If you choose regional routing, the Cloud Router only advertises subnets that co-reside in the region where the Cloud Router is deployed. Global routing, on the other hand, advertises all subnets, regardless of region, but does penalize routes that are advertised and learned outside of the region. Static routing is only available on Classic VPN.
Static routing offers the ability to set a next-hop route pointing at a Cloud VPN tunnel. By default, a static route applies to all VMs regardless of region. Static routing also lets network administrators selectively set which VMs the route applies to by using instance tags, which can be targeted when you create a route. Static routes apply globally within the VPC network, with the same route priority as each other. Therefore, if you have multiple tunnels in multiple regions to the same prefix with the same priority, a VM will use 5-tuple hash-based ECMP across all tunnels.
To optimize this setup, you can create a preferred in-region route by referencing instance tags for each region and creating preferred routes accordingly. If you don't want outbound egress traffic to go through Google's default internet gateway, you can set a preferred default static route to send all traffic back on-premises through a tunnel.
If you need to scale a hub-and-spoke architecture with multiple VPC networks, configure a centralized hybrid connectivity in a dedicated VPC network and peer to other projects using custom advertised routes. This allows static or dynamically learned routes to be exported to peer VPC networks, to provide centralized configuration and scale to your VPC network design.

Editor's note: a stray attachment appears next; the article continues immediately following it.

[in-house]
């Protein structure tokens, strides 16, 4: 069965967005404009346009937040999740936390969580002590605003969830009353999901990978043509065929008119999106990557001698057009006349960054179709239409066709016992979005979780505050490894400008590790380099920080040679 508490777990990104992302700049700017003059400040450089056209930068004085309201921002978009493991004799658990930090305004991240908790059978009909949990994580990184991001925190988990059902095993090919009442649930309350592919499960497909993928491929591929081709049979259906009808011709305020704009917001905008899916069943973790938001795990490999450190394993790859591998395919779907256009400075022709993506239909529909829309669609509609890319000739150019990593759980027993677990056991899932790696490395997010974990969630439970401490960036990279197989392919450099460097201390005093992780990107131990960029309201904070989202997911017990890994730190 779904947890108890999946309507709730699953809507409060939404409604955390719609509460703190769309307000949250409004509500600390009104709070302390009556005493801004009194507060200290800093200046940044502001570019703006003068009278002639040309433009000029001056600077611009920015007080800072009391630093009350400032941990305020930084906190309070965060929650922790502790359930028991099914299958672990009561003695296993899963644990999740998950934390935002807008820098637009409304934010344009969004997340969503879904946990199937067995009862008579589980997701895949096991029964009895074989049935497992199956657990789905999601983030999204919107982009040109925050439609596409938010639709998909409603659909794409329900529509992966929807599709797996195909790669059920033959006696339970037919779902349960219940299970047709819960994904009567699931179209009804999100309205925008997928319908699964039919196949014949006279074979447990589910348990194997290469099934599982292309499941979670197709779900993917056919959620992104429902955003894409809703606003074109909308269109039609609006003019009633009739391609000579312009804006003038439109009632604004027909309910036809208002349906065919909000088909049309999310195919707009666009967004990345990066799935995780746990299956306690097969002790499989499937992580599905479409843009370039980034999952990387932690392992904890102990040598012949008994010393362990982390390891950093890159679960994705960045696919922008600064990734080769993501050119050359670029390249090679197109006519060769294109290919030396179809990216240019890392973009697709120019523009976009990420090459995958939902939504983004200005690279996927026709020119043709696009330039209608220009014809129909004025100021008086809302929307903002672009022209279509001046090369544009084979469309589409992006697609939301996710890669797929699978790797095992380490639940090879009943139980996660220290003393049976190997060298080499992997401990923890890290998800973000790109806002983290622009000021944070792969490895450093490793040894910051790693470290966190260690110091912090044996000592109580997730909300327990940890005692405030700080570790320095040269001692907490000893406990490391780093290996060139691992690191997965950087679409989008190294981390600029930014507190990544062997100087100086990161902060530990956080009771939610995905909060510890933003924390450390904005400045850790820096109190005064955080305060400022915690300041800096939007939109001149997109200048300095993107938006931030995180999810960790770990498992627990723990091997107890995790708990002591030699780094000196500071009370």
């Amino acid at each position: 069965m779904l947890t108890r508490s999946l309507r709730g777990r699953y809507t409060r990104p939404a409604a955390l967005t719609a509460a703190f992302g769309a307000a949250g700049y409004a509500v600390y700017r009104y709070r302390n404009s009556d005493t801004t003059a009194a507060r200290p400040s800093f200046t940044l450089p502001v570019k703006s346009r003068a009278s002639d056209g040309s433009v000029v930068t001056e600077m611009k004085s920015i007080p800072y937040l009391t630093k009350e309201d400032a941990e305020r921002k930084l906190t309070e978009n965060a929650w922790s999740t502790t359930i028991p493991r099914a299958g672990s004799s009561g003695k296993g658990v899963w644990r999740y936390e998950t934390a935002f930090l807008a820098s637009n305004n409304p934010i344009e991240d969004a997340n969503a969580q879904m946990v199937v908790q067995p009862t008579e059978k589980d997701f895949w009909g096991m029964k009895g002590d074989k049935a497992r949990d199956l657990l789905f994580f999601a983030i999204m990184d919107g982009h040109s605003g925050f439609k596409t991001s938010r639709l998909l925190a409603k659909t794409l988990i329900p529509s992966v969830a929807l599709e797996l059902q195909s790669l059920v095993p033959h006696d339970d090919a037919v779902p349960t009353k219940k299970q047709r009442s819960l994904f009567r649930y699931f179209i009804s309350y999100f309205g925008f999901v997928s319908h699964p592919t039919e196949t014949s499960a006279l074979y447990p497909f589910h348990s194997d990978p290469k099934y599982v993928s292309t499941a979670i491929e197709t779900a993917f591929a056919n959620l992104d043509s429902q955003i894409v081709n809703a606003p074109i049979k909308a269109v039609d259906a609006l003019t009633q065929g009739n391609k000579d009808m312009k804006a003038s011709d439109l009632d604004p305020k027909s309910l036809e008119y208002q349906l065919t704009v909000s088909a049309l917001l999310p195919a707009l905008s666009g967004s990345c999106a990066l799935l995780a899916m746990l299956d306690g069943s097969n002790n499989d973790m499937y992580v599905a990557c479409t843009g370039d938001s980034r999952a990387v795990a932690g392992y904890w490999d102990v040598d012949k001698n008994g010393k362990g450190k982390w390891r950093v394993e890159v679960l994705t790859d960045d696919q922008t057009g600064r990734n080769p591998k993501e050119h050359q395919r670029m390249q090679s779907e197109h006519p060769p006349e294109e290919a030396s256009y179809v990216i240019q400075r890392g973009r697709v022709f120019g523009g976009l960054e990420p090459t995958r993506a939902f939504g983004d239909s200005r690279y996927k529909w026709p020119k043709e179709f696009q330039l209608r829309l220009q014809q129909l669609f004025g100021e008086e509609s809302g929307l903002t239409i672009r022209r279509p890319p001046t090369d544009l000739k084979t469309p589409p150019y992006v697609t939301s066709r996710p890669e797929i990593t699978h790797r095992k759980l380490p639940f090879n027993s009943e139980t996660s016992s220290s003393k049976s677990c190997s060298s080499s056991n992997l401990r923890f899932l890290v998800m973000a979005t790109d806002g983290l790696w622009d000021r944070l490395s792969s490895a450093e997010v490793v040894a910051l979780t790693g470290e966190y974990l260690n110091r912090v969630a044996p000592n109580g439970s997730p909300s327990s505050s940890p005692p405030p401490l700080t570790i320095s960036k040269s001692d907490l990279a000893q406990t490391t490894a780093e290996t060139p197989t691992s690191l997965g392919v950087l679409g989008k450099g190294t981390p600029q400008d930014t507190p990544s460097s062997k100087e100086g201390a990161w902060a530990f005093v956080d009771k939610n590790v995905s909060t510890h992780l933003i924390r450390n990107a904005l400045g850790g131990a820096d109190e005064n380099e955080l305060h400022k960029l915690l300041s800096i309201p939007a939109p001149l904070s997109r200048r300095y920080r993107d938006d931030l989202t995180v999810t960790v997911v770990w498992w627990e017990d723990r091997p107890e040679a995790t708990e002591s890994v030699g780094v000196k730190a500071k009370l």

GCP provides robust security features across its infrastructure and services, from the physical security of data centers and custom security hardware to dedicated teams of researchers. However, securing your GCP resources is a shared responsibility. You must take appropriate measures to help ensure that your apps and data are protected.
Before evaluating either cloud-native or cloud-capable security controls, start with a set of clear security objectives that all stakeholders agree to as a fundamental part of the product. These objectives should emphasize achievability, documentation, and iteration, so that they can be referenced and improved throughout development.
The resource is assigned an internal IP address from one of the IP ranges associated with the subnet.
Resources in a VPC network can communicate among themselves through internal IP addresses if firewall rules permit. Limit access to the internet to only those resources that need it. This private access enables resources to interact with key Google and GCP services while remaining isolated from the public internet. Additionally,use organizational policies to further restrict which resources are allowed to use external IP addresses.